Health Insurance and Women, Why pay more?
If you didn't have enough reason to support universal health insurance, the New York Times' article on October 30, 2008 just gave you another one. Headlines read "Women Buying Health Policies Pay a Penalty."
The long and short of the article is that, in most states, insurance companies charge women more for an individual health insurance policy than they charge men. Up to 49% more! The justification is that women incur child bearing costs and that they use more health services than men. What is the problem with this logic? First, lets take the child-bearing argument. Biologically, having children is a project of a male and a female. Since women bear the responsibility for carrying the fetus prior to birth, maybe we should place the cost burden of the birth on the men? That makes more sense to me than putting all the burden on women.
I can hear the complaints -- why should all men bear the extra cost when many of them are not married or having children? But that same complaint goes for women who are paying the higher costs but aren't having children. This is insurance, which means there is a decision to spread the cost of having children to some group of people. The question is who should that group be. It makes more sense to spread it to all persons (i.e. universal health insurance) as both sexes are involved in incurring the costs. Also, having children benefits all of us even if they aren't our children.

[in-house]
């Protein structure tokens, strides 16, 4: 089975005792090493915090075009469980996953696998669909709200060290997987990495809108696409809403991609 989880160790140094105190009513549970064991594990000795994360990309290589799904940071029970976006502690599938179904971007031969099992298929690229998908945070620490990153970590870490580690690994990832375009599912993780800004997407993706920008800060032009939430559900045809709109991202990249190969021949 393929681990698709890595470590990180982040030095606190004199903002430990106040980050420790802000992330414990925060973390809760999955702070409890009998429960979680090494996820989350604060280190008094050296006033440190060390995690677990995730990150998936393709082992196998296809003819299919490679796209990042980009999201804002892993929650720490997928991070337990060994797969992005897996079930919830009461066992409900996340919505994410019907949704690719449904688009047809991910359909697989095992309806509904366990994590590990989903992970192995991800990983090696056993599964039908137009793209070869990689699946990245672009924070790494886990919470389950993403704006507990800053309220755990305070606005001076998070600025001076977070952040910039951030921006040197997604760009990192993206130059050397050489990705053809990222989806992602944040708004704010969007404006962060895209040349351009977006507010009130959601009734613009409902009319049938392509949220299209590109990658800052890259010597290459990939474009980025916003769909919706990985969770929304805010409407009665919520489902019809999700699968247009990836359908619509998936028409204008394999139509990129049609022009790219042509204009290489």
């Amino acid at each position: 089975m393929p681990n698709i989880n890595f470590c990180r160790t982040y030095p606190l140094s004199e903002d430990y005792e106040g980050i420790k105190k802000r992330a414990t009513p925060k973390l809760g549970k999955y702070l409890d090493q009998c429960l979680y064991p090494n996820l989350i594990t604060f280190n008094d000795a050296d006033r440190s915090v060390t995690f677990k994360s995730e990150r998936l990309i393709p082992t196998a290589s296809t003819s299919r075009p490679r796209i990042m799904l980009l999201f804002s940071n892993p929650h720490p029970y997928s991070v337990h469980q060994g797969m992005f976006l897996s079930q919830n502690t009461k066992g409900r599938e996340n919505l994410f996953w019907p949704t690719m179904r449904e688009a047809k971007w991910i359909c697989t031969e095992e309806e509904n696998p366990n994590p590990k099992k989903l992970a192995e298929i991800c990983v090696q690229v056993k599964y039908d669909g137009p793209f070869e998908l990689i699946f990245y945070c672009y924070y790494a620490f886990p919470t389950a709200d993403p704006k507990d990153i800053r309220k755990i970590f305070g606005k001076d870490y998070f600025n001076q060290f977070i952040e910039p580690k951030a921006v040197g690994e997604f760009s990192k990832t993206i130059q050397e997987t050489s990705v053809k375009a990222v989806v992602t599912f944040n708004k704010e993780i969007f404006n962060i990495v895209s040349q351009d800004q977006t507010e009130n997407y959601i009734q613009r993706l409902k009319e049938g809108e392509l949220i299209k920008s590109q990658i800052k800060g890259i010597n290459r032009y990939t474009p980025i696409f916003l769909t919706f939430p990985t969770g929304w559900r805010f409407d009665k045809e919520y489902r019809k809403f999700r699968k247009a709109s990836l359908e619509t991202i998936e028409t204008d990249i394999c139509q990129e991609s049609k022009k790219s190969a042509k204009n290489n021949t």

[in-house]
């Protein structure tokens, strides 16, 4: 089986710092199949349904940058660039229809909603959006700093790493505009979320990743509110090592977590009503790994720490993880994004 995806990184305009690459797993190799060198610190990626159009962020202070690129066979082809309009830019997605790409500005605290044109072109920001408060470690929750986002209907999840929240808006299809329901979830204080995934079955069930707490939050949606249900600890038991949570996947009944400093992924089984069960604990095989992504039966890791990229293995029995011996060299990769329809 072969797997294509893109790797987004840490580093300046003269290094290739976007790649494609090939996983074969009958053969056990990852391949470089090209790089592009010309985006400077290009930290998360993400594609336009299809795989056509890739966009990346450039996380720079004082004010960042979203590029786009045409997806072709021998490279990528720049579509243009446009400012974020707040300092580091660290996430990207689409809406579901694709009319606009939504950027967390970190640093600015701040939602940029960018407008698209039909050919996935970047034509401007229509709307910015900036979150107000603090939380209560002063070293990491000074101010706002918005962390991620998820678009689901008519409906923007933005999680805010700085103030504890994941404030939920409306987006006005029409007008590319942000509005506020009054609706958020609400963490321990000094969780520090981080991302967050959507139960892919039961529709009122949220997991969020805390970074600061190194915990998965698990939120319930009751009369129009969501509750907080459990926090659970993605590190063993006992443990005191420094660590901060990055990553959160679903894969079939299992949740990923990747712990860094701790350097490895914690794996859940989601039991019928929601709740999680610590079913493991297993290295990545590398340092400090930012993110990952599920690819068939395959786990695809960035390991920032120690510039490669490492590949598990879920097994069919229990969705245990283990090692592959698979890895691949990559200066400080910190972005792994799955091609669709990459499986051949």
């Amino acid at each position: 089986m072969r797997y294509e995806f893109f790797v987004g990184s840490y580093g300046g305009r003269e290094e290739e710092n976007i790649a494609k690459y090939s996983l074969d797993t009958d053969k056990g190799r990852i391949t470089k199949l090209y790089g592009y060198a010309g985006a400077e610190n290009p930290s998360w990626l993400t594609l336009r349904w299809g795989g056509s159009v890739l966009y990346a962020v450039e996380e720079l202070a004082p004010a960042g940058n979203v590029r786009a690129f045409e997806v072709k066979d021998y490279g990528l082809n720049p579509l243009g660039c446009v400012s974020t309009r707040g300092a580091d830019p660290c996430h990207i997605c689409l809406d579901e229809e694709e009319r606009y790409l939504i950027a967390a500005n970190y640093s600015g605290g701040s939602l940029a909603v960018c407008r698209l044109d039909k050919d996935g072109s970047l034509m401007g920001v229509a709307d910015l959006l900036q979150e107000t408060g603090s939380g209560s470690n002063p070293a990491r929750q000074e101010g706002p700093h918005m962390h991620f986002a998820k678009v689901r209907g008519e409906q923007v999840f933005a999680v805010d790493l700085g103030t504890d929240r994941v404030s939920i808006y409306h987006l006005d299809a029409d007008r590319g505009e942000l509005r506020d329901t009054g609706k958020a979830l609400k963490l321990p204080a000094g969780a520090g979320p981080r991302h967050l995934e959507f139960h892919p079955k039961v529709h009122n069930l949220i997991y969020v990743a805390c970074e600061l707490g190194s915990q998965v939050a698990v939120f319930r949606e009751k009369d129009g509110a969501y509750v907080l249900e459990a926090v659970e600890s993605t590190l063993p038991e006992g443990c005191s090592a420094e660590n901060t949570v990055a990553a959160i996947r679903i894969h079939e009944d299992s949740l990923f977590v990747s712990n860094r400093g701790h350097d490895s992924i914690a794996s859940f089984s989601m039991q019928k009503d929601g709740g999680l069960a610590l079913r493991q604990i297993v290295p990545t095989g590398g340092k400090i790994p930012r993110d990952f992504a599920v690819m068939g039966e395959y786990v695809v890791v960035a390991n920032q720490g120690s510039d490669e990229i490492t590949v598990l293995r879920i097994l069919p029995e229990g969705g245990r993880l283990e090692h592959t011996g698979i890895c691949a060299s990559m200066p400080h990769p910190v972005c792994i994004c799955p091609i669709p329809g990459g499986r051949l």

But logical arguments aside, shouldn't health care be a right of all Americans regardless of your race, gender, or age? And if it is a right, shouldn't we all share in insuring that everyone has it. This isn’t about what is logical, it is about what is moral. What is right. As a society we don't want some people being able to get health care while others, for lack of money, can't get the care they need. Why should individual women bear more of that cost. Already women loose earnings to care for children and other family members. Women still are paid less than men. The result is that women as a group are poorer than men. So why would we allow insurance companies to divide their markets into men and women and make the women pay more? It just isn't right.
Ellen A. Bruce